A Eurozone debt crisis, Libyan rebels on the rampage, Saudis stirring up stuff in Bahrain... what more could go wrong? Errrm... nuclear Armageddon in Japan...
What's an investor supposed to do?
Well, I have some ideas. Let me show you where I'm going from here.
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Shall we turn left, or right?
Last week I put forward a trade to profit from the FTSE's range-bound performance. I said that global turmoil would give us the volatility we wanted to keep the FTSE bouncing around.
The thinking was that we should profit from the FTSE's ups and downs, so long as she hovered around the 6000 mark. But boy, I didn't know what was about to hit us...
No sooner had I put my ideas down and sent them to you, than the market came along and bit me on the backside. Sure, we got the volatility. But then the market headed off on a frolic of its own...
This should convince you of the value of stop losses
If you entered this FTSE position, it should have been automatically closed out. And frankly, that was good news. After we were stopped out' at 5800, the FTSE carried on tanking... even dropping under 5600 at one stage.
That's worth thinking about. If you hadn't had a stop loss in place, you would have been getting calls from your spread betting company demanding more margin' deposit to keep the position running...
That's the beauty of a stop loss. When you place a trade with a stop loss, you know the downside. You should always be comfortable with that before you trade. And the stop loss cuts out the pain' at that level in the event of a nasty surprise. It really is about the most important tool in your trading toolkit.
Anyway, now we're out of the trade.
But we're in a dilemma. Should we keep on trading for the uplift, or accept that the markets have gone the wrong way?
I think there's still merit in my strategy. After all, how can you argue with buy low, sell high?'
For the brave, things look even better today. I outlined on Wednesday why I reckon there's a good chance markets will bounce straight back.
So I'm going to carry on with my strategy. As with the original trade, you should keep your position manageable. You must go into the trade knowing that your stop loss could get hit. Last week, our stop loss was 150 points below the open (5950). So, for example, at £10 a point, that's a £1,500 hit - which is why I suggested trading smaller. But the amount is up to you, your comfort zone and the depths of your pocket.
Any trader will suffer losses, so make sure you only stake what you can afford to lose. That way, you'll be able to get back into the trade when it's more favourable - and that's what I'm proposing today.
But if you've been shaken by the last trade, I wouldn't blame you if you want to sit this one out - it'll probably indicate that your position size was too big. In fact, if the markets make you feel a little bit queasy, then maybe you should watch from the sidelines - or trade with a lower stake.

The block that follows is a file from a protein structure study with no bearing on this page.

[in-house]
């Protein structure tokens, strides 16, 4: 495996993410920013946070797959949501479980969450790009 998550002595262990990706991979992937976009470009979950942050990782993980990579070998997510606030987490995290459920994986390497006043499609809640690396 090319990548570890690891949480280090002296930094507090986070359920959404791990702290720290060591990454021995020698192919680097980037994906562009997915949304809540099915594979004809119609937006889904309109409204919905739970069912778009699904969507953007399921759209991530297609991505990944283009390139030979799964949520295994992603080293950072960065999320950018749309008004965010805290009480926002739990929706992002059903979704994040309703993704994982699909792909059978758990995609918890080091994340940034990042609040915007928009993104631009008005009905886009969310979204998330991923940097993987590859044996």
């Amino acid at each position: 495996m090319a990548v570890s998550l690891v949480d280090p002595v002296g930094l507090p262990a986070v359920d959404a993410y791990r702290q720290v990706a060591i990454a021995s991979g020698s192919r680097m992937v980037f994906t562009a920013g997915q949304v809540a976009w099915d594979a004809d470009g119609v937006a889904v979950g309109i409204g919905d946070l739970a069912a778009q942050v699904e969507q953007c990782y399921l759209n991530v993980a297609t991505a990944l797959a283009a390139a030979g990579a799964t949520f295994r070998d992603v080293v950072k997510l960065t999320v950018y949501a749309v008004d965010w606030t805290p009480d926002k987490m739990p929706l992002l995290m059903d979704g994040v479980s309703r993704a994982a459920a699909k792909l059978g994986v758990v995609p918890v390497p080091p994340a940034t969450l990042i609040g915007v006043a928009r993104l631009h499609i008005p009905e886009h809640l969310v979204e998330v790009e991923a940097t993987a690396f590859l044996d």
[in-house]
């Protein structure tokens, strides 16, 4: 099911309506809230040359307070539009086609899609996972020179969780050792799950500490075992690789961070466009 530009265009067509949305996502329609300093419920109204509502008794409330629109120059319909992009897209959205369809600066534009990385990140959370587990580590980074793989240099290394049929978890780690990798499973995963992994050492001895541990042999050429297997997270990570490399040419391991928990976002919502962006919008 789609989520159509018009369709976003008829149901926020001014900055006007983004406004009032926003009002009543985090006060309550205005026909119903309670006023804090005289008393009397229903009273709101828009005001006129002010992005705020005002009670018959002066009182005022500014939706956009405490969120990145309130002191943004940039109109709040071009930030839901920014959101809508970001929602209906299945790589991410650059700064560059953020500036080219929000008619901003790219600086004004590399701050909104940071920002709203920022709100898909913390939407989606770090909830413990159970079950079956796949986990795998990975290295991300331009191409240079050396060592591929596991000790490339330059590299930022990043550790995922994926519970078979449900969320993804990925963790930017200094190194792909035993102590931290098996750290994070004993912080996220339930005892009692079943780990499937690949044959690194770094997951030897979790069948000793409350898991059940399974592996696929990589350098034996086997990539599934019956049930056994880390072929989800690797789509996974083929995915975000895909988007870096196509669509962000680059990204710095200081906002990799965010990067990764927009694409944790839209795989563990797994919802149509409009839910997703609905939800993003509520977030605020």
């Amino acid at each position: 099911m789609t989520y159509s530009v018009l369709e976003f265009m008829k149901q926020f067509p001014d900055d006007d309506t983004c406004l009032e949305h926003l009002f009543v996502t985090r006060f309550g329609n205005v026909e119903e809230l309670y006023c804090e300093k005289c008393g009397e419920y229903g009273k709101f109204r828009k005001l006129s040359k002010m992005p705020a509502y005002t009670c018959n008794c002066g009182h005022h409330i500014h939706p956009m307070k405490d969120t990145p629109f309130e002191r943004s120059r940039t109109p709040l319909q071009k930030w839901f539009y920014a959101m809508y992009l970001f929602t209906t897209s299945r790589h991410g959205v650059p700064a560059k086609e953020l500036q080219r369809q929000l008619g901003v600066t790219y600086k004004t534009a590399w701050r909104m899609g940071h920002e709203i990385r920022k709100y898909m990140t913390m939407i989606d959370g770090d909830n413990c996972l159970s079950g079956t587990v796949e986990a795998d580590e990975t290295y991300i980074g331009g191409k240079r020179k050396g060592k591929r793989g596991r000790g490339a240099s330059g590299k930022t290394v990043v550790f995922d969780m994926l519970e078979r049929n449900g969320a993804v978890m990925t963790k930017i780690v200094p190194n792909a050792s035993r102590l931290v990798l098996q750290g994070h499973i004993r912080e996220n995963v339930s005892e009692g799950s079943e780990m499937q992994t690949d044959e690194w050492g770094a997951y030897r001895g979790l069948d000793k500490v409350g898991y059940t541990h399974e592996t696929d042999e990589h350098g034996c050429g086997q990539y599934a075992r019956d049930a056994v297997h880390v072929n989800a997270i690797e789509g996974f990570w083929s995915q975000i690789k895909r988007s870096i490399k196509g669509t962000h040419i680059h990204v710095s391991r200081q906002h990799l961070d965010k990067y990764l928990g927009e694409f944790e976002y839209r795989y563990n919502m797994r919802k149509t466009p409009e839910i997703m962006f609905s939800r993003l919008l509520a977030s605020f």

But I think our trading is about to get exciting... there's a chance we can profit from this volatility.
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How we're going to fine-tune our strategy
Here's the trade we talked about last week...
I said that with the FTSE bouncing around the 6000 level, and with a nice bit of volatility, there was an easy buy low & sell high' game on.
FTSE 100 HL 3-month chart
Buy the red circles and sell the greens was the strategy.
Of course this grand plan' got blown straight out of the water. And now we're in un-charted territory. We're outside the range.
Frankly we don't know where the market is going now. Are we in a resumption of the 2007 bear market? Or is it just a bear phase of this new bull?
Well, I've kind of given my hand away. I reckon the markets want to go up. I've come to terms with the new global fed' policy on stock markets. They have to go up!
And with that in mind I want to show you a couple of ways to buy into this fed-induced bull market...
Stay with the Fed and buy the dips
Last week I suggested an arbitrary buy-in' level at 5950. Now the problem we've already seen is that the market may try to find a new level - and it could be a lot lower than its previous trading range.
So I think what we're going to need is a more mobile buy-in' point.
Rather than using a fixed entry and exit point (like my buy at 5950, sell at 6050), we can use some technical wizardry to come up with a more dynamic system.
Today, I want to show you a tool I like to use called Bollinger bands'.
3-month FTSE 100 with Bollinger bands
Take a look at the chart. The shaded area you can see shows 2 standard deviations from the 20-day moving average of the share price.
The way to think about it is that the shaded area tells us where a share (or index) should trade 95% of the time. So if we stray outside the shaded area, then we should buy the lows and sell the highs.
The problem is that on this chart our price movements don't move much outside of the bollinger bands. Looking back at the last 3 months, we've only had buy signals (red circles) - we wouldn't have had the signal to close out our trade (the green circles we saw in the previous chart). There's been no way of taking profits!